What Are Online Magazines? 5 Magazine Archetypes Every Publisher Should Know

Not all online magazines are built the same – and they all come with different business models

Do you run or contribute to an online magazine?

Most of our readers would consider themselves in the magazine publishing industry – that is true. But do you think you run an online magazine, a digital magazine, a print magazine, or a magazine website? You might have chosen two or three of those, or you might think they mean similar things. However, to us, these all have very different meanings and very different business models.

Print Magazine

This magazine archetype goes without much explanation – it’s the traditional magazine business model. It will share many of the same features as other types of magazines, but this one is made of paper. You can flip the pages with your fingers and you’ll breathe in that freshly printed ink smell as you read it. Although non-print magazines have grown in popularity, when we ask people why they prefer one platform over the other, the ones that choose print say it’s because they like holding a magazine in their hands, and many even mention the smell. Magazines are certainly nostalgic.

Consumers are telling us loud and clear what they want—are you listening? Download a copy of our 2018 Mequoda Magazine Consumer Study for FREE, to find out how you can improve your digital magazine rapport with subscribers.

Digital Magazine App

Although a digital magazine could rightly refer to any magazine read digitally, most would agree that a digital magazine is a digital edition. In other words, this is the magazine that you read on your iPad, Kindle, or other tablet-like device. It can still be held in your hands, but it can’t be paged through. The “digital” in digital magazine also refers to the type of content offered. For example, ads may link to webpages (a great advantage to advertisers), and articles may include videos. We break the digital magazine app down further into three platforms:

  • Apple edition
  • Kindle edition
  • Google edition

The most popular digital magazines, in order of least interactive to most interactive: digital replicareplica-plus, and reflow-plus. A digital replica is typically a PDF of your magazine that has been formatted for a tablet reader, whereas a replica-plus offers much more interactivity (the videos and ads previously mentioned.) Magazine publishers who create a reflow-plus tend to add new functionality to the magazine that makes it act uniquely from any other digital magazine, and more like an app.

Digital-Only Magazine App

A subset of the digital magazine app is the business model that does not include a print version at all. This is what some struggling publishers have started exploring, most notably Newsweek although there are many others, both B2C and B2B. Of course, this model is also what may have lead to Newsweek being able to afford getting back into print, two years later. Golf Digest is another that went digital-only. Chairman Jerry Tarde explained, “It’s a response to the times and people’s reading habits, and the changing nature of the 24-hour news cycle. The notion of a print magazine that lands a week after the action … the perspective is really good, but it’s much better if it can be delivered immediately. That’s what our readers’ expectations are.”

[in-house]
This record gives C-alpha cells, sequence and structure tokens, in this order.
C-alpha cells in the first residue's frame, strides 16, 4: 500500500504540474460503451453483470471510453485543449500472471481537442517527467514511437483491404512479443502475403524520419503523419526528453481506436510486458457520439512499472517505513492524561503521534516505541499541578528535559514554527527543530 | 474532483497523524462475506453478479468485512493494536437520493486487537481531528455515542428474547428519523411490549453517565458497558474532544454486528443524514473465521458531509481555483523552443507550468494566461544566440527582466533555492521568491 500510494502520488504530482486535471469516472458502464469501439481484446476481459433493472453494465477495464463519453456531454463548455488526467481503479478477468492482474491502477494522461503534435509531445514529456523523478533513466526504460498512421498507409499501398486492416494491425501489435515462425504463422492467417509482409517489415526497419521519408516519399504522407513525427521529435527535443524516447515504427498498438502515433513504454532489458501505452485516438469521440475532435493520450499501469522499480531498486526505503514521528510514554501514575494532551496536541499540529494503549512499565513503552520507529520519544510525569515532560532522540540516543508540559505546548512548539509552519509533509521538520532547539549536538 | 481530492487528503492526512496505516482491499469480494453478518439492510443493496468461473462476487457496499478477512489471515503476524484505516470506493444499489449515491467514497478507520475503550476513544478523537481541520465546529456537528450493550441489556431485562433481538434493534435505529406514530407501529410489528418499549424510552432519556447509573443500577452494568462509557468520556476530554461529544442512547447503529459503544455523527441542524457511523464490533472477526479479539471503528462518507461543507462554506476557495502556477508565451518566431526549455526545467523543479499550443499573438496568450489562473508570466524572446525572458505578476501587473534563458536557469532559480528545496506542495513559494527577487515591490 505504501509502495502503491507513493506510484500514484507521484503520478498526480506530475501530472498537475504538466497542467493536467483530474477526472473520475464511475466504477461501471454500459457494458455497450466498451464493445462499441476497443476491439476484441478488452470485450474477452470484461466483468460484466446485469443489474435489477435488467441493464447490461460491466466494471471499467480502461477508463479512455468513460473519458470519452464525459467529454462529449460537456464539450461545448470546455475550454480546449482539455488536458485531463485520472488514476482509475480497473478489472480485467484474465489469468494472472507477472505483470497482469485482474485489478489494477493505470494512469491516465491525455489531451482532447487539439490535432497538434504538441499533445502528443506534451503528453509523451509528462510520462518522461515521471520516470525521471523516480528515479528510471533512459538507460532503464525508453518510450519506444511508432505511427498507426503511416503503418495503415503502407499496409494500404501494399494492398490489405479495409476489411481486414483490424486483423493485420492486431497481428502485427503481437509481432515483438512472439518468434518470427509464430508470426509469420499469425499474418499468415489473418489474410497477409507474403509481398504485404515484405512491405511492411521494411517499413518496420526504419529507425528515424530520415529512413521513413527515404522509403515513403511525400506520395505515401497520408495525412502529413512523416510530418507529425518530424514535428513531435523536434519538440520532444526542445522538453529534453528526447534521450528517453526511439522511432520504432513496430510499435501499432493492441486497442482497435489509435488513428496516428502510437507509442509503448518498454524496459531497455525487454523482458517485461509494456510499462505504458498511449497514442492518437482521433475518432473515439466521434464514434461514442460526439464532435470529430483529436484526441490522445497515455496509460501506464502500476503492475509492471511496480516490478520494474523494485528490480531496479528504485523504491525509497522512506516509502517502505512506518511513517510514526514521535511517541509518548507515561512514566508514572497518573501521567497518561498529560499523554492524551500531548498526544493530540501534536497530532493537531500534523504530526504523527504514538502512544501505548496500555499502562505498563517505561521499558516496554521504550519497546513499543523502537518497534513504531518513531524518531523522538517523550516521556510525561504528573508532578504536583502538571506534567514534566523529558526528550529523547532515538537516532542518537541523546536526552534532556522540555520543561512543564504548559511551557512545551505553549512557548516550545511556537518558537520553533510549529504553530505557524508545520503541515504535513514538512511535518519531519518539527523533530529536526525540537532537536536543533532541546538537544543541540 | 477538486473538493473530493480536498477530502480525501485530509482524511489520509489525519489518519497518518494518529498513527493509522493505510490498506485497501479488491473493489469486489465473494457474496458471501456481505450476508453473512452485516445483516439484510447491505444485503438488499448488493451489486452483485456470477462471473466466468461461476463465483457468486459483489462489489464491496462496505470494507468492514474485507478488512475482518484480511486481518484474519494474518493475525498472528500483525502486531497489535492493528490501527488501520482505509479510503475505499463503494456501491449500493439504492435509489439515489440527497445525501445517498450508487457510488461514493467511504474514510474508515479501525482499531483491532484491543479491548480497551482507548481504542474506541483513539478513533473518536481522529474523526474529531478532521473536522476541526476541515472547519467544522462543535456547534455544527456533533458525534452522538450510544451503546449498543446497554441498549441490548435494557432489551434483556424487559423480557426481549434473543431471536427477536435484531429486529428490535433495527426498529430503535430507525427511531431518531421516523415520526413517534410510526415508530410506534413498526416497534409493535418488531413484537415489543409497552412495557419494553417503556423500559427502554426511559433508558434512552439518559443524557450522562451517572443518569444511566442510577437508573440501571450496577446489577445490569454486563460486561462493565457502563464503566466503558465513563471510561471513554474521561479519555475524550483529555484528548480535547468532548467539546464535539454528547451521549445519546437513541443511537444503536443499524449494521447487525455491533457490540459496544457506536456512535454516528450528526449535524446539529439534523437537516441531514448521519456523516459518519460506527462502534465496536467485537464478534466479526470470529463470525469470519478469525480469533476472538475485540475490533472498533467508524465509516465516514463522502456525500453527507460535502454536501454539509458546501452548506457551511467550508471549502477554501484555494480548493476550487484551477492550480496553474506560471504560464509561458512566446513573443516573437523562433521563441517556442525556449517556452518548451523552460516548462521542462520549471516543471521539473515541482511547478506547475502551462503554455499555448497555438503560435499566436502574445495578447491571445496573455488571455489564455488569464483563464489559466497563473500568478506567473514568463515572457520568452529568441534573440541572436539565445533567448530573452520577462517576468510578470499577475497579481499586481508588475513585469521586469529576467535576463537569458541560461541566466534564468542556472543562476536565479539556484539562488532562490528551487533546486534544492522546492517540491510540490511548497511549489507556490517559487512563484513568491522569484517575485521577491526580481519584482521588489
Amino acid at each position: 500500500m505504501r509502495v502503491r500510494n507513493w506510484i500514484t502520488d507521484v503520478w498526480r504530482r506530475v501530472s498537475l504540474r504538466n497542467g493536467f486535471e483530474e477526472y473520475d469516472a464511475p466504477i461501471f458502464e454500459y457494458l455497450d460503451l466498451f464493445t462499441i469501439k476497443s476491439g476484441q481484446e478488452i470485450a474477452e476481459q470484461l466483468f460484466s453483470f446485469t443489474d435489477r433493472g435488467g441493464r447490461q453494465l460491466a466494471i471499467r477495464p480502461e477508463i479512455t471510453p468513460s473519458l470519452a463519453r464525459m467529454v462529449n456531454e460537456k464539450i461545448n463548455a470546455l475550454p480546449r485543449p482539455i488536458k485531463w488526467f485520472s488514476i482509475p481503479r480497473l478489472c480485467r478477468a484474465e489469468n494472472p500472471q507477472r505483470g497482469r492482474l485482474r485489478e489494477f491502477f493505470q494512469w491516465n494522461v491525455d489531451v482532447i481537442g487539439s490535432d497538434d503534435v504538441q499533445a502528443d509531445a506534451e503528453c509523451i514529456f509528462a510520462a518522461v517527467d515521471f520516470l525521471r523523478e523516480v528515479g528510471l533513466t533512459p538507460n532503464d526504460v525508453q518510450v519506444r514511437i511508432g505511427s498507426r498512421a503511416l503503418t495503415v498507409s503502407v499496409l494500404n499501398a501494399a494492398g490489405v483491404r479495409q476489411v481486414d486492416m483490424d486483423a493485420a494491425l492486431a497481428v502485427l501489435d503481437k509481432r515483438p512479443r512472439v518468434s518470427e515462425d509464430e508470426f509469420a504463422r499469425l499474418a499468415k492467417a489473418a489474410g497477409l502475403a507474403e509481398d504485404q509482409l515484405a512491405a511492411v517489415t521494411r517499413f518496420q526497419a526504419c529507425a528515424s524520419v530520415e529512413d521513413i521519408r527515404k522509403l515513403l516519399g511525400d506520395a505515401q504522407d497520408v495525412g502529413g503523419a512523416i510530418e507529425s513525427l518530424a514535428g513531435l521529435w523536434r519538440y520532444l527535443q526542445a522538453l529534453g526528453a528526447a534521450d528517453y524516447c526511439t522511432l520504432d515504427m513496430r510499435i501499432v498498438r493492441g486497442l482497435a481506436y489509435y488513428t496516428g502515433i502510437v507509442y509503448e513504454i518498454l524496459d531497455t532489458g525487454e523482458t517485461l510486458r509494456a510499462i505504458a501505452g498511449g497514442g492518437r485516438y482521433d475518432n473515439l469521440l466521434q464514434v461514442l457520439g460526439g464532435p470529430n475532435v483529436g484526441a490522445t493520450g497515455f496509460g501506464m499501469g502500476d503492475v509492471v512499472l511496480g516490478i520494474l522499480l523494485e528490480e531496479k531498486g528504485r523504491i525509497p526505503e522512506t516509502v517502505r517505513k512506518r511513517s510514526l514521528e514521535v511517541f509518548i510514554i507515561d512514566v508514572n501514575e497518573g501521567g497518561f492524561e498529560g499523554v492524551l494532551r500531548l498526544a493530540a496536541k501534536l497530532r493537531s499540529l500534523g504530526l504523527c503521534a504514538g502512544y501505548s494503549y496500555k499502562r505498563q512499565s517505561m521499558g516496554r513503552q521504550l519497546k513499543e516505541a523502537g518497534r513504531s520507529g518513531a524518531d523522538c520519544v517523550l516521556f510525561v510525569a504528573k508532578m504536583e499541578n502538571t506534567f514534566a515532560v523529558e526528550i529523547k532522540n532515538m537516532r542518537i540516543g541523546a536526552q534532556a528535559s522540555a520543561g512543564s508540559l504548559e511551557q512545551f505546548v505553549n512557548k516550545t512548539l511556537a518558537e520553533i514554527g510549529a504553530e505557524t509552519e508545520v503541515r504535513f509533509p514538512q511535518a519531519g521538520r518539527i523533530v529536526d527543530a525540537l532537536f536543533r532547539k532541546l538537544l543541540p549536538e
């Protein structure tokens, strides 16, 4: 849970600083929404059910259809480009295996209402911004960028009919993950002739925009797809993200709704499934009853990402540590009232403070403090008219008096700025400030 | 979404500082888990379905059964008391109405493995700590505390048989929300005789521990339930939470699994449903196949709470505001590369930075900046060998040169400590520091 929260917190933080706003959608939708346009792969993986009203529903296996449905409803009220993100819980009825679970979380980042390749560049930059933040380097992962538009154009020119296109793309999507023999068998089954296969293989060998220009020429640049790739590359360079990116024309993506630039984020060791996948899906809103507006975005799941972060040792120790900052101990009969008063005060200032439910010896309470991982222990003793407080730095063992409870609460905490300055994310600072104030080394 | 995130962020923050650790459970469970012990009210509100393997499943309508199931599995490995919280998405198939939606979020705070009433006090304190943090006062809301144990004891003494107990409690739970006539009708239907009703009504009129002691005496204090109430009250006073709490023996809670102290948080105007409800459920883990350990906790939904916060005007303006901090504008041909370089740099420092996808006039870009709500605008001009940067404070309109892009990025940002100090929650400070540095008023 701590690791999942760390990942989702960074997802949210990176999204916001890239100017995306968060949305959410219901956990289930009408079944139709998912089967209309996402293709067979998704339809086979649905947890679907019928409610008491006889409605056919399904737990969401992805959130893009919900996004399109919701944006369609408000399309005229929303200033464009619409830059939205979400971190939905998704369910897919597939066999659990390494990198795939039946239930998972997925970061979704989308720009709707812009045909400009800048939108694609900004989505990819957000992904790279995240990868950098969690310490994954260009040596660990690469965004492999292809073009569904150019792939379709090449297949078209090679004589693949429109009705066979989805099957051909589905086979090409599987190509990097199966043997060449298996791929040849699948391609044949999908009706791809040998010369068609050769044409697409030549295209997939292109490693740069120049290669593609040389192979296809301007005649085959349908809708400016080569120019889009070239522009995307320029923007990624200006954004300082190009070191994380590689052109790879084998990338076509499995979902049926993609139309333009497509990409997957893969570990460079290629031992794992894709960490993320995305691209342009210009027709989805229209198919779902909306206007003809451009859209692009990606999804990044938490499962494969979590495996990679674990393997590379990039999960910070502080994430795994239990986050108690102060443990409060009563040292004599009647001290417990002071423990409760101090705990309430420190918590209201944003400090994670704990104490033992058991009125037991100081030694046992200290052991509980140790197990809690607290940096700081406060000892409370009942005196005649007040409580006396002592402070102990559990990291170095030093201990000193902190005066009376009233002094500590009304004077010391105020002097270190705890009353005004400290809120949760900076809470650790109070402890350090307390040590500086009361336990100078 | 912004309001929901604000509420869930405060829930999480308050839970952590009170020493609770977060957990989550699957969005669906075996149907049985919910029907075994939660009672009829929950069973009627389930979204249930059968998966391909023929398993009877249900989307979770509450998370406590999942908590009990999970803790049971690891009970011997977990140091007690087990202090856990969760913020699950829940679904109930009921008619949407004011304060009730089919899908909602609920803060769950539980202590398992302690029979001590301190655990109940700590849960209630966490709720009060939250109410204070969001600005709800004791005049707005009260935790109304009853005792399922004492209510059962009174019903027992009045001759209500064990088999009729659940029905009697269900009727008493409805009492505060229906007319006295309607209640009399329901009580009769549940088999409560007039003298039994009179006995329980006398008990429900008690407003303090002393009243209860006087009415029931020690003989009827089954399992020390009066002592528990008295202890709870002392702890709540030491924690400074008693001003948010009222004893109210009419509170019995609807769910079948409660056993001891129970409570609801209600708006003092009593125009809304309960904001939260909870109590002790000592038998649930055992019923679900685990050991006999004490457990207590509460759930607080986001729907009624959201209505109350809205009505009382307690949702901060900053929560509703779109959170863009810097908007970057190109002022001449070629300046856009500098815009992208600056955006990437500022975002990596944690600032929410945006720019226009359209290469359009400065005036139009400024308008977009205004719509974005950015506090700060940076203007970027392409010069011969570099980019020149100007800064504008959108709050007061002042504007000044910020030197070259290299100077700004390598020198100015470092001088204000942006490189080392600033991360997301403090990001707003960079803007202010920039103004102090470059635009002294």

It’s for this reason that we don’t see the digital-only magazine app as a survival strategy, as it once was, but rather, drastic innovation and serving the needs of a beckoning digital audience.

Online Magazine, or Web Magazine

What are online magazines, then? They’re magazines that are read online. They aren’t formatted for a tablet and they can’t be bought in an app store. They are available through a magazine subscription website, where the user can view an issue of a magazine – one that is linear and periodic, has pages and a regular frequency, and can be viewed in responsive HTML on any desktop or mobile device at any time. There’s nothing to download. Publishers of online magazines, also referred to as web magazines, usually generate their revenue through subscribers and may also take advertisements, however that’s not typically a given, like it is for print, digital and digital-only magazines.

Online Magazine Archive or Library

Typically, when you’ve digitized your magazine into an online magazine and have organized an online magazine team, it’s remarkably simple to create an online magazine library or archive. This is available through your magazine subscription website just like the original online magazine. Users have access to old articles up until whatever date you choose. The online magazine archive is typically an upsell to your online magazine subscription and offered at an additional price per month or year.

Are you looking to launch your own digital or online magazine? Mequoda can guide you through the process. Sign up now for a 30-minute no-obligation call to discuss. 

Consumers are telling us loud and clear what they want—are you listening? Download a copy of our 2018 Mequoda Magazine Consumer Study for FREE, to find out how you can improve your digital magazine rapport with subscribers.

    Paulina K.

    This article is great for everyone who wants to start a journey with digital publishing. Reading articles like yours is the first step to being a great online publisher! 🙂 I think that it’s also good to join some digital publishing course (e.g. PressPad offers free email course for content publishers and bloggers) to improve digital skills.
    Thanks for this article!


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